Jumpstart event will celebrate reading, encourage children's literacy

Related Story

COLUMBIA - Educators and local celebrities will read the same book to Columbia Jumpstart children Thursday on Jumpstart's Read for the Record Day. The national event has been going on in Columbia for 11 years, and it aims to encourage childhood literacy by getting adults to read to children.

Around 200 preschool children, their teachers, Jumpstart tutors and members of the community will gather at Field School's front lawn from 10:30 to 11:15 a.m. Adults will read this year's selected book, The Bear Ate Your Sandwich by Julia Sarcone-Roach. 

Jumpstart team leader Adilenne Gonzalez tutors children at Field School. She said Read for the Record is a great event for the kids.

"These kids get to see a bunch of adults super excited about reading a book," Gonzalez said. "They get to see that reading is a big deal because we make such a big event out of it. It kinda spurs their interest."

Field School Principal Mary Rook said Jumpstart has held the reading event at the preschool for about 5 years, and it has always been a success.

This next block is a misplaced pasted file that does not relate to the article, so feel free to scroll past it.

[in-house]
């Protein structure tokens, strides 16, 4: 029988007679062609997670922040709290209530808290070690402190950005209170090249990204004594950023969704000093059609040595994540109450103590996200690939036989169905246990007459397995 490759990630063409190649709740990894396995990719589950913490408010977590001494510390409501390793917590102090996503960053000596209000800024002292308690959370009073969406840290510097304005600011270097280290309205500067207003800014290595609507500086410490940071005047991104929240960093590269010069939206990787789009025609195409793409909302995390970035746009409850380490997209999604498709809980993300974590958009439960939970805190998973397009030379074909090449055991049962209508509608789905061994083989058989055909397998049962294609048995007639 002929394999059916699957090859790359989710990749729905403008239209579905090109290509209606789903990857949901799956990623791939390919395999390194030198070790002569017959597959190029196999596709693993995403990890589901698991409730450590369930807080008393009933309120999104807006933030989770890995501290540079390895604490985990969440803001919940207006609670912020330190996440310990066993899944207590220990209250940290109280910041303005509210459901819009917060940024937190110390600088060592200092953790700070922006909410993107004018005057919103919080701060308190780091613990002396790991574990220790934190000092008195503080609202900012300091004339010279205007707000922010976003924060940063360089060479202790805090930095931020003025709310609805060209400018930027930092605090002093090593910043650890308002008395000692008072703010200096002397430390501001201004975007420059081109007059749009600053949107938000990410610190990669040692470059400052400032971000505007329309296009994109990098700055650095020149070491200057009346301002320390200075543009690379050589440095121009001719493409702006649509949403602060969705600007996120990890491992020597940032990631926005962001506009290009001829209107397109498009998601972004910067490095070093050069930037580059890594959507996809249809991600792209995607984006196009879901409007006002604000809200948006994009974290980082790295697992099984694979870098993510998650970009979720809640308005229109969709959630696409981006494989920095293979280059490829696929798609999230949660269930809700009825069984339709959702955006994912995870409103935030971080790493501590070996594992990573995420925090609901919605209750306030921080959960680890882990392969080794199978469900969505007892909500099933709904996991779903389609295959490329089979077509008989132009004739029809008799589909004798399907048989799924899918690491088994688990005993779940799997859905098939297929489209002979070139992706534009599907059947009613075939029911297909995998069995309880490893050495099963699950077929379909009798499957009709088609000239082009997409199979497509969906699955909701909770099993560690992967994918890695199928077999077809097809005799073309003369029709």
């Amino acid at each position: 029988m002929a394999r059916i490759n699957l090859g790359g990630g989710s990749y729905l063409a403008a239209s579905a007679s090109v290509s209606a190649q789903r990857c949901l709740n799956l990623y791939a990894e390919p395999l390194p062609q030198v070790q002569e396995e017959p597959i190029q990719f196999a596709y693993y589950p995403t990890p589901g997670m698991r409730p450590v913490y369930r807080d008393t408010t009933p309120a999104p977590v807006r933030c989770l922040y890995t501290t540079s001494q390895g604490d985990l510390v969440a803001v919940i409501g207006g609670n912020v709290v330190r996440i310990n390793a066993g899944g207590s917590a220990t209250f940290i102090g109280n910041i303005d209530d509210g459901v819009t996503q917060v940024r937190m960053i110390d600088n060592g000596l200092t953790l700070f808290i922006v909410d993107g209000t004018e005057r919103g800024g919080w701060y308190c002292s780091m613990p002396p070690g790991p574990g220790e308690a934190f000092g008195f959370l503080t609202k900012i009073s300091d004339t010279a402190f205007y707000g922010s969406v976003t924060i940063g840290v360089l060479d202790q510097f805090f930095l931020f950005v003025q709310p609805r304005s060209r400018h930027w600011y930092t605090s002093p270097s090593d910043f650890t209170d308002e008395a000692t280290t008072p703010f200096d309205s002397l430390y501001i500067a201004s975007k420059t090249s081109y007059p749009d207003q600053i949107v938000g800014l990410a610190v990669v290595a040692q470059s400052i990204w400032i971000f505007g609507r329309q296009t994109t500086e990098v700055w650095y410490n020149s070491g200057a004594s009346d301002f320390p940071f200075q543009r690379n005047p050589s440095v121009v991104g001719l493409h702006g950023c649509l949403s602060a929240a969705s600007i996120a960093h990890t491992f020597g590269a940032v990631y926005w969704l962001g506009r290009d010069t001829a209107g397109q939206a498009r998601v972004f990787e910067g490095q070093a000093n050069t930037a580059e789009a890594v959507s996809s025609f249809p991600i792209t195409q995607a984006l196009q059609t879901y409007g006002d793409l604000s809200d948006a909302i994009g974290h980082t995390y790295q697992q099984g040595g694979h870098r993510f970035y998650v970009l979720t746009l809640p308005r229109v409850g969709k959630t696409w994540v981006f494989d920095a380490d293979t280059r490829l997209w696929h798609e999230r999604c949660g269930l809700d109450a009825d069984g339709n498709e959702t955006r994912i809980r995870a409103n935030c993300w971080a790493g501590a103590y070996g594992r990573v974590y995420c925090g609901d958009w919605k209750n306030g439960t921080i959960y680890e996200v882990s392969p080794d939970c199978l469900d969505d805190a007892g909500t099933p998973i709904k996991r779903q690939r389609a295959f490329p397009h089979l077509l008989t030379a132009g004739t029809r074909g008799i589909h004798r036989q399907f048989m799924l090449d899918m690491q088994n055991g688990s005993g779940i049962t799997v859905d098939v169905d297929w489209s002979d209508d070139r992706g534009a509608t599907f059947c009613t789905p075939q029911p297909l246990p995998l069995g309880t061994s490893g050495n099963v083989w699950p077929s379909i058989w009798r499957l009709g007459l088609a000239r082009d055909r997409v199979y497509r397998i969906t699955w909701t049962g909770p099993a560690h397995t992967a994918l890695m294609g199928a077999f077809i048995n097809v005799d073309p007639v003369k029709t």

"It's a wonderful opportunity to bring a spotlight to early literacy and how important it is that all of our people, all of our citizens, be able to read," Rook said. "And the earlier we can start to begin literacy skills, the better, the better the payoff. The more likely children will be able to read."

Jumpstart is an organization that teaches language, literacy and social skills to preschool-aged children from low-income backgrounds so they are ready for kindergarten. According to the National Center for Education Statistics, low-income parents are less likely to read aloud to their children. Children aged 3 to 5 years old who are read to frequently are more likely to recognize all letters of the alphabet, write and read.

Gonzalez said getting young children interested in reading is important because it can dictate their success in life.

"As long as they have that interest, it'll always be there, and there's less risk for them growing up," she said.

Columbia Public Schools Superintendent Peter Stiepleman, firefighters and police officers are among the people who will read to children. Stiepleman was unable to meet with KOMU 8 News before the event. In an email, he wrote, "As the superintendent of the public schools, we want to encourage literacy and this annual event is a wonderful one!" 

Rook said the readers will encourage the young children to ask questions and participate in conversations about the book, too.

"It's one of our favorite partnership events that involves children and books and grown-ups, to talk and listen with children, which is probably one of the most essential things to helping children grow up to be literate, having people to talk to and listen to them," she said.

Gonzalez said, "Children are incredibly intelligent and incredibly curious, and we need to use that to their advantage and help them succeed later on in life."

 

News